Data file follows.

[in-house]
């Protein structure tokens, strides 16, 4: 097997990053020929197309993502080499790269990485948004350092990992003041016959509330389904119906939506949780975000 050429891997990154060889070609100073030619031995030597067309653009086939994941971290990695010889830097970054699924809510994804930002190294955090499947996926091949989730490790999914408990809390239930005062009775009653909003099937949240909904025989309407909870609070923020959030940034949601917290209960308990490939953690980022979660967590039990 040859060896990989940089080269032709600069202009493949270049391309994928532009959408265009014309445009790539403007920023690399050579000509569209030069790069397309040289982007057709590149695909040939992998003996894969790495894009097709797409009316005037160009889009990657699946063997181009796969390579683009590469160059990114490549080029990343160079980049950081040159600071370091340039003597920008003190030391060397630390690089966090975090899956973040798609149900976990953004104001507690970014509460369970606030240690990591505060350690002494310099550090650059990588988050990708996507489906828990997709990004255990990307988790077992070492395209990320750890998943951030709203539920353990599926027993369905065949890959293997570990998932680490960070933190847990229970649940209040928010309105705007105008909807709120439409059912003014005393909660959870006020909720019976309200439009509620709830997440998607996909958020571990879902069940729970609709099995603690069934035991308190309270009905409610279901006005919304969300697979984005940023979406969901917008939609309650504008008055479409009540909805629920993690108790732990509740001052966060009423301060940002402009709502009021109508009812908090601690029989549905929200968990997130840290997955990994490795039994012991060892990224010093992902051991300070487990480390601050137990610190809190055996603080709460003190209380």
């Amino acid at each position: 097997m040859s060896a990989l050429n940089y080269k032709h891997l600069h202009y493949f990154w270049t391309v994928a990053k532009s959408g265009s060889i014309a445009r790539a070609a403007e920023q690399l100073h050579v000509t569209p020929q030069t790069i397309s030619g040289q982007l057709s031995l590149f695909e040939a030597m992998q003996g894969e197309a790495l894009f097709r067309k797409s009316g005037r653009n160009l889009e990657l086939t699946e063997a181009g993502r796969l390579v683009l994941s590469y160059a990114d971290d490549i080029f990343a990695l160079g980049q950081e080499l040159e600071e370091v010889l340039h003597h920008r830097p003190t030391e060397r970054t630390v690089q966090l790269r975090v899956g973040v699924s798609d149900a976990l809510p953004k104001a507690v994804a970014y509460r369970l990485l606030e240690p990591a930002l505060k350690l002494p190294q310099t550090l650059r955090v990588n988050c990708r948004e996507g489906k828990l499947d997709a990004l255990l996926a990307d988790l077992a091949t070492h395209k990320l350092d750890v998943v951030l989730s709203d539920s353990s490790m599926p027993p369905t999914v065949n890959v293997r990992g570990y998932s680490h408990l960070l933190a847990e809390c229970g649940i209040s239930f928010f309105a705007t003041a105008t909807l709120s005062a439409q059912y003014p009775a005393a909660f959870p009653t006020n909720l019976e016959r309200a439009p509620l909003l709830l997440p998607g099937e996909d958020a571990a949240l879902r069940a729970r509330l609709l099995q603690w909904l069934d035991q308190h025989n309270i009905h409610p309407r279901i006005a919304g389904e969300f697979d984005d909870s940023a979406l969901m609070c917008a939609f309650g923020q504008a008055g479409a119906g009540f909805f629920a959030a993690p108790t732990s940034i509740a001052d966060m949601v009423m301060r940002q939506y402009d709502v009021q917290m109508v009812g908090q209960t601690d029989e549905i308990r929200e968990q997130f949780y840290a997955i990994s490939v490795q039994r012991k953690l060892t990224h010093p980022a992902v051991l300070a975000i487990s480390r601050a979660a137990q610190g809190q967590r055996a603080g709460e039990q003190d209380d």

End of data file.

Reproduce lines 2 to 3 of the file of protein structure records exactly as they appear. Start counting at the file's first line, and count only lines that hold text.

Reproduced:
């Protein structure tokens, strides 16, 4: 097997990053020929197309993502080499790269990485948004350092990992003041016959509330389904119906939506949780975000 050429891997990154060889070609100073030619031995030597067309653009086939994941971290990695010889830097970054699924809510994804930002190294955090499947996926091949989730490790999914408990809390239930005062009775009653909003099937949240909904025989309407909870609070923020959030940034949601917290209960308990490939953690980022979660967590039990 040859060896990989940089080269032709600069202009493949270049391309994928532009959408265009014309445009790539403007920023690399050579000509569209030069790069397309040289982007057709590149695909040939992998003996894969790495894009097709797409009316005037160009889009990657699946063997181009796969390579683009590469160059990114490549080029990343160079980049950081040159600071370091340039003597920008003190030391060397630390690089966090975090899956973040798609149900976990953004104001507690970014509460369970606030240690990591505060350690002494310099550090650059990588988050990708996507489906828990997709990004255990990307988790077992070492395209990320750890998943951030709203539920353990599926027993369905065949890959293997570990998932680490960070933190847990229970649940209040928010309105705007105008909807709120439409059912003014005393909660959870006020909720019976309200439009509620709830997440998607996909958020571990879902069940729970609709099995603690069934035991308190309270009905409610279901006005919304969300697979984005940023979406969901917008939609309650504008008055479409009540909805629920993690108790732990509740001052966060009423301060940002402009709502009021109508009812908090601690029989549905929200968990997130840290997955990994490795039994012991060892990224010093992902051991300070487990480390601050137990610190809190055996603080709460003190209380």
């Amino acid at each position: 097997m040859s060896a990989l050429n940089y080269k032709h891997l600069h202009y493949f990154w270049t391309v994928a990053k532009s959408g265009s060889i014309a445009r790539a070609a403007e920023q690399l100073h050579v000509t569209p020929q030069t790069i397309s030619g040289q982007l057709s031995l590149f695909e040939a030597m992998q003996g894969e197309a790495l894009f097709r067309k797409s009316g005037r653009n160009l889009e990657l086939t699946e063997a181009g993502r796969l390579v683009l994941s590469y160059a990114d971290d490549i080029f990343a990695l160079g980049q950081e080499l040159e600071e370091v010889l340039h003597h920008r830097p003190t030391e060397r970054t630390v690089q966090l790269r975090v899956g973040v699924s798609d149900a976990l809510p953004k104001a507690v994804a970014y509460r369970l990485l606030e240690p990591a930002l505060k350690l002494p190294q310099t550090l650059r955090v990588n988050c990708r948004e996507g489906k828990l499947d997709a990004l255990l996926a990307d988790l077992a091949t070492h395209k990320l350092d750890v998943v951030l989730s709203d539920s353990s490790m599926p027993p369905t999914v065949n890959v293997r990992g570990y998932s680490h408990l960070l933190a847990e809390c229970g649940i209040s239930f928010f309105a705007t003041a105008t909807l709120s005062a439409q059912y003014p009775a005393a909660f959870p009653t006020n909720l019976e016959r309200a439009p509620l909003l709830l997440p998607g099937e996909d958020a571990a949240l879902r069940a729970r509330l609709l099995q603690w909904l069934d035991q308190h025989n309270i009905h409610p309407r279901i006005a919304g389904e969300f697979d984005d909870s940023a979406l969901m609070c917008a939609f309650g923020q504008a008055g479409a119906g009540f909805f629920a959030a993690p108790t732990s940034i509740a001052d966060m949601v009423m301060r940002q939506y402009d709502v009021q917290m109508v009812g908090q209960t601690d029989e549905i308990r929200e968990q997130f949780y840290a997955i990994s490939v490795q039994r012991k953690l060892t990224h010093p980022a992902v051991l300070a975000i487990s480390r601050a979660a137990q610190g809190q967590r055996a603080g709460e039990q003190d209380d």